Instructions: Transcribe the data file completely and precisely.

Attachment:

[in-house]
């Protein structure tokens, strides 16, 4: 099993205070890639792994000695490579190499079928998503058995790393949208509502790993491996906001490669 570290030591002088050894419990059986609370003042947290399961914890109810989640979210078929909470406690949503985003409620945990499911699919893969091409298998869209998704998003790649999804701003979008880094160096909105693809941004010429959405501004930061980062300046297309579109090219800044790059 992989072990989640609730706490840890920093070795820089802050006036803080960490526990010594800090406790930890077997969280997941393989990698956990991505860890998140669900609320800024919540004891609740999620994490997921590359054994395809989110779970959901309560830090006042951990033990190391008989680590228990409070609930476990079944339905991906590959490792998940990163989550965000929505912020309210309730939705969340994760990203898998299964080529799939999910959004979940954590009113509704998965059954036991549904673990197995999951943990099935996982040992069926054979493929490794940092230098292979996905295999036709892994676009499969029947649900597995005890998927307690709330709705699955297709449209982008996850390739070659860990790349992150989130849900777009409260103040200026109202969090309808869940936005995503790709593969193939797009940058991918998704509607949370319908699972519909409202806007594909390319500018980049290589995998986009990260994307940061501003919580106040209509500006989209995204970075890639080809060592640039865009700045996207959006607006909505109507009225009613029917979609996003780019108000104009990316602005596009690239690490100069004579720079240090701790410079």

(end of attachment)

[in-house]
């Protein structure tokens, strides 16, 4: 099993205070890639792994000695490579190499079928998503058995790393949208509502790993491996906001490669 570290030591002088050894419990059986609370003042947290399961914890109810989640979210078929909470406690949503985003409620945990499911699919893969091409298998869209998704998003790649999804701003979008880094160096909105693809941004010429959405501004930061980062300046297309579109090219800044790059 992989072990989640609730706490840890920093070795820089802050006036803080960490526990010594800090406790930890077997969280997941393989990698956990991505860890998140669900609320800024919540004891609740999620994490997921590359054994395809989110779970959901309560830090006042951990033990190391008989680590228990409070609930476990079944339905991906590959490792998940990163989550965000929505912020309210309730939705969340994760990203898998299964080529799939999910959004979940954590009113509704998965059954036991549904673990197995999951943990099935996982040992069926054979493929490794940092230098292979996905295999036709892994676009499969029947649900597995005890998927307690709330709705699955297709449209982008996850390739070659860990790349992150989130849900777009409260103040200026109202969090309808869940936005995503790709593969193939797009940058991918998704509607949370319908699972519909409202806007594909390319500018980049290589995998986009990260994307940061501003919580106040209509500006989209995204970075890639080809060592640039865009700045996207959006607006909505109507009225009613029917979609996003780019108000104009990316602005596009690239690490100069004579720079240090701790410079």